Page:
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In the era of globalisation, contemporary cultures are increasingly shaped by transnational movements: of humans, commodities, and media, among other things. Global Cultures leads students to explore the human, subjective and cultural dimensions of these intensified transnational mobilities with a focus on the Asian region. Central concepts include mobilities, migration, cultural hybridity, translocality, precarity, and superdiversity. The subject introduces students to these concepts by drawing on theorizations from cultural studies and other disciplines in the humanities and, to some extent, social sciences, using contemporary, mainly Asia-based case studies to ground the conceptual material. The subject explores how lived experiences of mobility intersect with the power dynamics of gender, race, sexuality, and class, and engages with critical cultural theory to work toward not simply an understanding of globalisation as a series of social processes, but more importantly a cultural critique of globalisation. It introduces students to representations of mobility and globalisation across a range of popular media that may include film, television, Internet cultures and others, and explores how experiences of mobility––through migration, international education, tourism, mediated imagination and other modes––shape subjectivity.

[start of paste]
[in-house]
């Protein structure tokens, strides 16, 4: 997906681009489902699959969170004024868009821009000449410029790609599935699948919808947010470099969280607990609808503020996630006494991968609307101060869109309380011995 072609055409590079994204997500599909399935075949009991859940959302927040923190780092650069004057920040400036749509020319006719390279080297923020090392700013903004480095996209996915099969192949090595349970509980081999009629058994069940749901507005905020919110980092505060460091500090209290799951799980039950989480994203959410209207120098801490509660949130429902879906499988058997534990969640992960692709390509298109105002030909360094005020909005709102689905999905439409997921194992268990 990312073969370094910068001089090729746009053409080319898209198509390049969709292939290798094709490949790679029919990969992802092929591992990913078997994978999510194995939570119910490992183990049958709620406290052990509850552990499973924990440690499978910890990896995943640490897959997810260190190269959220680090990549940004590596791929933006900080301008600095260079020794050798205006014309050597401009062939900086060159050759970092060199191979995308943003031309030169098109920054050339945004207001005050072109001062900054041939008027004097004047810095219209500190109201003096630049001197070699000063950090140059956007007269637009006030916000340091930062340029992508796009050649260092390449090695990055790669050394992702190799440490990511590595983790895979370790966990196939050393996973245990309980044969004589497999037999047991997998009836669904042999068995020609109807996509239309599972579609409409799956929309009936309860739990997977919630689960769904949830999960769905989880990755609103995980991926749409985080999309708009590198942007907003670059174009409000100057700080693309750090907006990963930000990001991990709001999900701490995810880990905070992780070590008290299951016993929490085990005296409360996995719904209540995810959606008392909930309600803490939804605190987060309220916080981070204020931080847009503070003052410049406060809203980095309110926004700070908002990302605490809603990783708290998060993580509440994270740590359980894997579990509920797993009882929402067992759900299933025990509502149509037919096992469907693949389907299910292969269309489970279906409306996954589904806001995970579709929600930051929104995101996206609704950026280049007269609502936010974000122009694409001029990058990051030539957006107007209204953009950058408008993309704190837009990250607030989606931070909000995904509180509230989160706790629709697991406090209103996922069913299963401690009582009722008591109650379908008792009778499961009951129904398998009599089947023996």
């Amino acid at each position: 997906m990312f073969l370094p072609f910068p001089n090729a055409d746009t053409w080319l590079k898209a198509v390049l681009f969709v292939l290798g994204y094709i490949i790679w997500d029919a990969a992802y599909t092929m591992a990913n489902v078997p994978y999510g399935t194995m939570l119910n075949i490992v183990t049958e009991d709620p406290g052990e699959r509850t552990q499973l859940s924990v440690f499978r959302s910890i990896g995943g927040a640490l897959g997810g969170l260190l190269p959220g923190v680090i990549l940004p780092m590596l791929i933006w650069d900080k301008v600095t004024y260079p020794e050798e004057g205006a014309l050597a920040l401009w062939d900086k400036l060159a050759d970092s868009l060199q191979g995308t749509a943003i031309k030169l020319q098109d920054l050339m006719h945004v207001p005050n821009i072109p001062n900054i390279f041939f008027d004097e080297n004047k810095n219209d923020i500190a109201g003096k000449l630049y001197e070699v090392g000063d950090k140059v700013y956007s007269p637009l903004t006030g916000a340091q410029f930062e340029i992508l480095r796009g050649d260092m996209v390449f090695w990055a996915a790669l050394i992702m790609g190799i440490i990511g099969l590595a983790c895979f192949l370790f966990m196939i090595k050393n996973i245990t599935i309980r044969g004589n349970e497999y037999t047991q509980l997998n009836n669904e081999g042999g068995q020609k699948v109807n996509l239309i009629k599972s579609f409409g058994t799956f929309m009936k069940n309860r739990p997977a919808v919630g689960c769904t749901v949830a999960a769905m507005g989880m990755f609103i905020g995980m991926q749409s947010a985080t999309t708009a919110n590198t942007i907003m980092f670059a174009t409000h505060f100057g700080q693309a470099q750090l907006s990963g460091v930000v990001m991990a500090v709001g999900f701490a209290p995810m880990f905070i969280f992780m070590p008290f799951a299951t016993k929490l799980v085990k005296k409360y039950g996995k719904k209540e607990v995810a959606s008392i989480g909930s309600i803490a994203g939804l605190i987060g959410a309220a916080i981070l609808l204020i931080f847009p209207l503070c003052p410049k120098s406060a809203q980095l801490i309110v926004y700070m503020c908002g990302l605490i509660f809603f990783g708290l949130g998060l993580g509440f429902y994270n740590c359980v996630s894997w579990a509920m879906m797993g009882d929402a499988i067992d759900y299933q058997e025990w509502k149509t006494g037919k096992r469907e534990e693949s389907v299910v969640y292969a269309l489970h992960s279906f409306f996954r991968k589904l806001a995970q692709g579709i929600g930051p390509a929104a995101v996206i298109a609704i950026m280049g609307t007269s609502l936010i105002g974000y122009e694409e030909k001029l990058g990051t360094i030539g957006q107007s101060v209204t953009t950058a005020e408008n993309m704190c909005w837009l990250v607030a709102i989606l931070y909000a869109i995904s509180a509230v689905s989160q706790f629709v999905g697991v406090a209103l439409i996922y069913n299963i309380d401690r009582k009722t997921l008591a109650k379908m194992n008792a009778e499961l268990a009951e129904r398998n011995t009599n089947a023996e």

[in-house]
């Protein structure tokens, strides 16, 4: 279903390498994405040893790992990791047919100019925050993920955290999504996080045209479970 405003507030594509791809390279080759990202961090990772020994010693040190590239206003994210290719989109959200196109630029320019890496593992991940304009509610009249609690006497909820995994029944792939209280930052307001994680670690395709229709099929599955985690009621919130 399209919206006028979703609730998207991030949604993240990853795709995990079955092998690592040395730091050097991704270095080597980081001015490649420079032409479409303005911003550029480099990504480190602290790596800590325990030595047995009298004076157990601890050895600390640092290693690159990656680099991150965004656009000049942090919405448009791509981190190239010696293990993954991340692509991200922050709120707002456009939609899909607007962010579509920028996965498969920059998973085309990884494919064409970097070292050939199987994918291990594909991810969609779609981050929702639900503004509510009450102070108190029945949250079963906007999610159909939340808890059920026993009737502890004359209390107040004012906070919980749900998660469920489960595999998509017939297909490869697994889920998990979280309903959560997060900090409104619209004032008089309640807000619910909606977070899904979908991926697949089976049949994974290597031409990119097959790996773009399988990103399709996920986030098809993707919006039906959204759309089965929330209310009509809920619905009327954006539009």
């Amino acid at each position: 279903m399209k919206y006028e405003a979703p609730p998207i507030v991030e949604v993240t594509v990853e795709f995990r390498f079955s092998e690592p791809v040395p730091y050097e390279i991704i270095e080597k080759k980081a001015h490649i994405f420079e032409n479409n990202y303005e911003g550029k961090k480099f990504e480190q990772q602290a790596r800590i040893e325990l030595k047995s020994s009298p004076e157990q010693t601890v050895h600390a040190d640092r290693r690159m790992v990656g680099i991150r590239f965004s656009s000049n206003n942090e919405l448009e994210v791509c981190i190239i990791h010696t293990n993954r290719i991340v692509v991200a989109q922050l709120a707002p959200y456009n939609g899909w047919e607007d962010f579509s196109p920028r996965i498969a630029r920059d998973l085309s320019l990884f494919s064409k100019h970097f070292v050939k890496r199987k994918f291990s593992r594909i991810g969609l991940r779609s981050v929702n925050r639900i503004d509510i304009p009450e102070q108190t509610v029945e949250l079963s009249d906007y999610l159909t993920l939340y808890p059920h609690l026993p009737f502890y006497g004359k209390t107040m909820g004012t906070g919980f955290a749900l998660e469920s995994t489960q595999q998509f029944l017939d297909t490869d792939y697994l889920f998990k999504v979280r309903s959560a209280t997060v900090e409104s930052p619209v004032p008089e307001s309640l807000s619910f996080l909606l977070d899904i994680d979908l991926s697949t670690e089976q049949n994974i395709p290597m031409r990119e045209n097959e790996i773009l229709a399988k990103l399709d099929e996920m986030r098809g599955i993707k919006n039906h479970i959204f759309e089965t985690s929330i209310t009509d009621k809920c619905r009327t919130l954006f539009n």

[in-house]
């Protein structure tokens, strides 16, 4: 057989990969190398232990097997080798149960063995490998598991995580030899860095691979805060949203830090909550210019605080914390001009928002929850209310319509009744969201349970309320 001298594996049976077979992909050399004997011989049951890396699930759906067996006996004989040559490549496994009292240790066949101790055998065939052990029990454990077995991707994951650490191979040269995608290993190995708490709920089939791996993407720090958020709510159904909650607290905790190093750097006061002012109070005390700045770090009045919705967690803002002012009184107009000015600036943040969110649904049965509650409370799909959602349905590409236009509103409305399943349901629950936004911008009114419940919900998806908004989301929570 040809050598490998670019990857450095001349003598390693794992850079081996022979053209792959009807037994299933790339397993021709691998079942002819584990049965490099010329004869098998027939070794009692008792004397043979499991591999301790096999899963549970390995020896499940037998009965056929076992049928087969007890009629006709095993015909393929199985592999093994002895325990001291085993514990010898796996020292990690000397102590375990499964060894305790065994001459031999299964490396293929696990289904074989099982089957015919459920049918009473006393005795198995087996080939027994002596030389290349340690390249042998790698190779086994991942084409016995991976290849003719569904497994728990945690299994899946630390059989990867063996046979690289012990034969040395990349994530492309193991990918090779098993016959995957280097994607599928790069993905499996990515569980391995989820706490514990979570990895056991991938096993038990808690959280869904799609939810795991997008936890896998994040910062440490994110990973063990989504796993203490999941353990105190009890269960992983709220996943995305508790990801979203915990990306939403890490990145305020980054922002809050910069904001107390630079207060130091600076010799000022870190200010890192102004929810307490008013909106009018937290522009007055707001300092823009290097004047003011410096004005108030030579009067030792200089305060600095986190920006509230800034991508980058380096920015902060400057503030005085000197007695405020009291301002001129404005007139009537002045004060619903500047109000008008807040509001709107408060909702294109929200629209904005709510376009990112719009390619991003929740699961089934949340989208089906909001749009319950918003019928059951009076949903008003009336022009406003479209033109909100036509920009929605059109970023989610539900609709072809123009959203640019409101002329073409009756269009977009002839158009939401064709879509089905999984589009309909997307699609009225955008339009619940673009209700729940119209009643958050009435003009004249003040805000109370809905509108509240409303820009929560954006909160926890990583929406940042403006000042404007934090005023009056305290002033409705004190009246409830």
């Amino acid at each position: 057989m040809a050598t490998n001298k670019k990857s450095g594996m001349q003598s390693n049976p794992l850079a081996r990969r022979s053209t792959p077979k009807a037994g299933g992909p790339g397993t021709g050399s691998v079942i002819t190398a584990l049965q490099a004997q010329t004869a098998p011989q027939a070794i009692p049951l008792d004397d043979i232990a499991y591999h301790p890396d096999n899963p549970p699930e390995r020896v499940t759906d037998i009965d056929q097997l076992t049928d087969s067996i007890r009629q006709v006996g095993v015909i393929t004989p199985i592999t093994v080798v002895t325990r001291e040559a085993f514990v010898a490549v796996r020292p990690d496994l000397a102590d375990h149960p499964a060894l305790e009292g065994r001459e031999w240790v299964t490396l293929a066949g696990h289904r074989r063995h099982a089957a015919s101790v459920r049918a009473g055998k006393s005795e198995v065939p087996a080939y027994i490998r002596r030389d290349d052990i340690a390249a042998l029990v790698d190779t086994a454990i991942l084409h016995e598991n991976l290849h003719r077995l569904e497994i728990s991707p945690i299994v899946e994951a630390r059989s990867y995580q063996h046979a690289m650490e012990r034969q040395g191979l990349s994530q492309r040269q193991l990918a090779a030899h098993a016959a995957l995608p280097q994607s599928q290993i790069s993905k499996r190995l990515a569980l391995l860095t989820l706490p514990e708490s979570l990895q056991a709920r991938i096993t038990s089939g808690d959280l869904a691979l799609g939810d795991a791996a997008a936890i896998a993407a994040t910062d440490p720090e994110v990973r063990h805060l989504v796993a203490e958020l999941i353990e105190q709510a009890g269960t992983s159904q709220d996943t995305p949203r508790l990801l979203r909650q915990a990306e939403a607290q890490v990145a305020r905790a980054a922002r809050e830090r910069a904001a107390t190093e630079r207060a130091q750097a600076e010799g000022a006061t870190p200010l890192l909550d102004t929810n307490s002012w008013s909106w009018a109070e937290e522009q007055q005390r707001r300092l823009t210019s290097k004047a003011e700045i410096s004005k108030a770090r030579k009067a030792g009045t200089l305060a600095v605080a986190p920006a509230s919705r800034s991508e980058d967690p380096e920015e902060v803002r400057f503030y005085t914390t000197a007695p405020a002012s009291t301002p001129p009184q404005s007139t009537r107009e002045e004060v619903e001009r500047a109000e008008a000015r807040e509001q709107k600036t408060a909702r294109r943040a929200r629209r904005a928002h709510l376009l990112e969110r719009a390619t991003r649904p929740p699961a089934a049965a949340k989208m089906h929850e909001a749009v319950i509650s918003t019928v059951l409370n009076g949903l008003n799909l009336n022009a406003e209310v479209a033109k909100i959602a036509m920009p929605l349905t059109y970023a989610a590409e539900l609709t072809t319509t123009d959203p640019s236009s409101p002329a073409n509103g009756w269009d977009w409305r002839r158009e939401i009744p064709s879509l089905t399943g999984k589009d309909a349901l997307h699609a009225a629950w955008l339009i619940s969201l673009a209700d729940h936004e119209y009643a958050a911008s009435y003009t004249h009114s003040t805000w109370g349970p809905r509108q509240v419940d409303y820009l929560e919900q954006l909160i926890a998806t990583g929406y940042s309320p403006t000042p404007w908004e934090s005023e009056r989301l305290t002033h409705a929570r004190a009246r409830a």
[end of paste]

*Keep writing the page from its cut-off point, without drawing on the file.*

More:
Intended learning outcomes
On completion of this subject, students should be able to:
- understand the theoretical context of current Cultural Studies research on globalisation and mobilities;
- understand the disciplinary specificity of Cultural Studies approaches to globalisation and their inter-relationship with approaches in related disciplines.
- demonstrate a depth of knowledge in current research on cultural globalisation, with a focus on the Asian region;
- engage critically with scholarly debates on how intensified mobilities shape social power dynamics around gender, race, class and sexuality;
- demonstrate a grasp of modern historical events conditioning contemporary processes of cultural globalisation in the Asian region, including histories of European, Japanese and American colonialisms and imperialisms in the region;
- effectively use independent research skills to produce a research essay based on a case study, and
- Apply critical and analytical skills and methods to the identification and resolution of problems within complex changing social contexts;
- Apply an independent approach to knowledge that uses rigorous methods of inquiry and appropriate theories and methodologies that are applied with intellectual honesty and a respect for ethical values;
- Articulate the relationship between diverse forms of knowledge and the social, historical and cultural contexts that produced them;
- Act as informed and critically discerning participants within the community of scholars, as citizens and in the work force.
Last updated: 4 August 2020